Parliament is an important arena for politics to play out, specially in a political democracy such as ours.
There is some irony in the fact that demonetisation — which has shaken up the country and seems to have had nothing but negative consequences so far — has not been discussed in Parliament. That should have happened.
At the level of accountability, no amount of haranguing by Prime Minister Narendra Modi, finance minister Arun Jaitley or a clutch of senior Opposition figures as a riposte can be a substitute for what is spoken in Parliament. This is for the reason that a governmental assurance made in the House becomes a commitment.
A discussion in the Rajya Sabha on the subject began on a responsible note as the Winter Session started. However, its complexion degenerated when the Prime Minister was cavalier with the Opposition’s demand to be present in the House and intervene in the debate on an issue which was agitating the country in a way few issues have in many years. Top establishment leaders said he wouldn’t oblige.
Worse, in a series of public speeches, Mr Modi opened a broad front against his political opponents, specially the Congress, BSP’s Mayawati and West Bengal chief minister Mamata Banerjee, and called them supporters of black money and corruption for opposing demonetisation. This is a preposterous proposition.
From that stage on, the Opposition in both Houses became intolerant of government moves to open the door partially. It could have mellowed its position if only to gain the opportunity to state it formally in both Houses. The situation wasn’t helped any from the government side. On Thursday, ministers heckled the Leader of the Opposition in the Rajya Sabha, inviting the Chairman’s observations.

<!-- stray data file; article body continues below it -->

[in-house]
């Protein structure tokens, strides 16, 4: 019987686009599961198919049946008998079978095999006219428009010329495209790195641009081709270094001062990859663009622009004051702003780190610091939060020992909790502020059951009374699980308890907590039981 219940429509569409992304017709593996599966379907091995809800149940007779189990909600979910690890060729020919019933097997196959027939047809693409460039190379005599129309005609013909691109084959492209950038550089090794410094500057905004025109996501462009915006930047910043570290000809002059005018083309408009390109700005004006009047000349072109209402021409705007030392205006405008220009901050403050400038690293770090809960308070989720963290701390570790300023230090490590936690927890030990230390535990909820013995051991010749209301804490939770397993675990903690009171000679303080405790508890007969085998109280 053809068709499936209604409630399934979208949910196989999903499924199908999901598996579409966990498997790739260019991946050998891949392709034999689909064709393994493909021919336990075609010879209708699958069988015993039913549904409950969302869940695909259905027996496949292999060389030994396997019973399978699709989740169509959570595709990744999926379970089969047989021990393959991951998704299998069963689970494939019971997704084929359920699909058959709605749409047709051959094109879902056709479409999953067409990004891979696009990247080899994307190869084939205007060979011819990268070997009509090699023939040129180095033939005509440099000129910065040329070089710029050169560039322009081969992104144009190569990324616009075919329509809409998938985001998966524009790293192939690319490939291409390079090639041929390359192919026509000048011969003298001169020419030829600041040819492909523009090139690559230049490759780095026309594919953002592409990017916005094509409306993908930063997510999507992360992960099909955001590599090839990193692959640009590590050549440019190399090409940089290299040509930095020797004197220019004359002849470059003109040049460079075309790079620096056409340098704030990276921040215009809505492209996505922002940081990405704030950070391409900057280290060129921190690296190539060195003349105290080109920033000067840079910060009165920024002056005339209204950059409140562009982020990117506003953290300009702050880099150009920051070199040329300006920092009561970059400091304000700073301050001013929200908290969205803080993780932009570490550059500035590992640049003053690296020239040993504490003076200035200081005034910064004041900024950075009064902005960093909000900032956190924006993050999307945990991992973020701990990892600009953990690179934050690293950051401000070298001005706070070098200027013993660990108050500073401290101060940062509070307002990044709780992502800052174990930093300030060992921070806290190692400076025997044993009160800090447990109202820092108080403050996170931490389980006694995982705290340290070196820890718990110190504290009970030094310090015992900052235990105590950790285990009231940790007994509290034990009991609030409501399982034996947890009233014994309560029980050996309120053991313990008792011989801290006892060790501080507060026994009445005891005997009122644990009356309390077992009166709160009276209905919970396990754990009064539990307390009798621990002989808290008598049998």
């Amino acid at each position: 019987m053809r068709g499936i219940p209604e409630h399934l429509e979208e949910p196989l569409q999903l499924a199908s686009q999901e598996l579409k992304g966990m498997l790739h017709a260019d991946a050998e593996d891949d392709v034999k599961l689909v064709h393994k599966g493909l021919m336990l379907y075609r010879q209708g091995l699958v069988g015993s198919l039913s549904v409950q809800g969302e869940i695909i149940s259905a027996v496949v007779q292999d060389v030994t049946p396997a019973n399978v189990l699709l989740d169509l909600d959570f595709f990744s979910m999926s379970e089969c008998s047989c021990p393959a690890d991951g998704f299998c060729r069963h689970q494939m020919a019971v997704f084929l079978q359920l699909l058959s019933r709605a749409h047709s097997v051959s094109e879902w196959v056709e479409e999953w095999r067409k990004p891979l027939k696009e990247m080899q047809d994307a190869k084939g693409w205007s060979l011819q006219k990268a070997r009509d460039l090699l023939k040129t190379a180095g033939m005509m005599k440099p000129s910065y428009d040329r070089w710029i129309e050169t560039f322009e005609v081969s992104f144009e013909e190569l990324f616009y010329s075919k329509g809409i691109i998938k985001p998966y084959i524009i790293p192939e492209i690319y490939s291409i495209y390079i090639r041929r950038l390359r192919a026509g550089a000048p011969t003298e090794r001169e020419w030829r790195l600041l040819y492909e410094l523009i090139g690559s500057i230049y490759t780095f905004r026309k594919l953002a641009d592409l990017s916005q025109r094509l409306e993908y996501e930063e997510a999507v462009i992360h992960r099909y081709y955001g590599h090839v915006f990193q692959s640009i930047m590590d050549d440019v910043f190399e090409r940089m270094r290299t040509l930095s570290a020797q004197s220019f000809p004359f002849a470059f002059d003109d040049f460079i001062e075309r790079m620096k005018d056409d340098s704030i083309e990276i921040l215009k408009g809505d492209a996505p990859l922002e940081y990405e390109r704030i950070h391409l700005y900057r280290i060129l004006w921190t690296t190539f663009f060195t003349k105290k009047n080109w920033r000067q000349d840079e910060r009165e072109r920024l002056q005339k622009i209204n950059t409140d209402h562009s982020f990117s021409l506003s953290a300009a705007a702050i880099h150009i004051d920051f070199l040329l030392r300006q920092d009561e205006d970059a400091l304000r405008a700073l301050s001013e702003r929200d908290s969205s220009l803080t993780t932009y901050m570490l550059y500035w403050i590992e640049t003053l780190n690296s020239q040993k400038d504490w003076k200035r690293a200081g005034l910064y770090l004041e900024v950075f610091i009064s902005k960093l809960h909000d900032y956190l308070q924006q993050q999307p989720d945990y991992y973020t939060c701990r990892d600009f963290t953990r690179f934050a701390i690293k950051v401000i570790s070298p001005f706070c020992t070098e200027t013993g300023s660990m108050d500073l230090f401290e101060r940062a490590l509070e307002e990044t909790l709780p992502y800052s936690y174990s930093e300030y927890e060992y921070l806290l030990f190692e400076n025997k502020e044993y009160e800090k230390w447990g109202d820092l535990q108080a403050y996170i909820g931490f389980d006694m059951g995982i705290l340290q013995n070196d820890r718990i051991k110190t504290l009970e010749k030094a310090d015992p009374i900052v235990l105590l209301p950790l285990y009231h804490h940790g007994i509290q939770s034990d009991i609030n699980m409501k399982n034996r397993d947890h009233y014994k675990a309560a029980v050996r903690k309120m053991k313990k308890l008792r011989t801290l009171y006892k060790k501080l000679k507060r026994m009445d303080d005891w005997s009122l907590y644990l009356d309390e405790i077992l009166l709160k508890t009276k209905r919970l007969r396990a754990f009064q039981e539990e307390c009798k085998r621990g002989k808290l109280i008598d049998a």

Although only three working days remain before the session ends, the Opposition benches should work to start a discussion. That will help place their point of view on the record, criticisms and all. Besides, a debate may help expose cracks in the ruling alliance, if any, on this highly sensitive issue. Else, it will be back to public harangues and counter-harangues.
Parliament is an important arena for politics to play out, specially in a political democracy such as ours. Its output cannot be calculated on the basis of hourly productivity, bills passed, and the hourly expense incurred in running Parliament. Houses of Parliament aren’t factories. Just imagine the state of affairs if the Opposition parties became supine, made their speeches, and came out.
President Pranab Mukherjee’s admonition to MPs to get on with it, and to debate and discuss issues rather than stage protests in the House, was well meant. But it could have been differently articulated, for it gave the impression that the Opposition benches were being obliquely pulled up. In the event, BJP stalwart L.K. Advani’s comments appeared even-handed and are to be welcomed.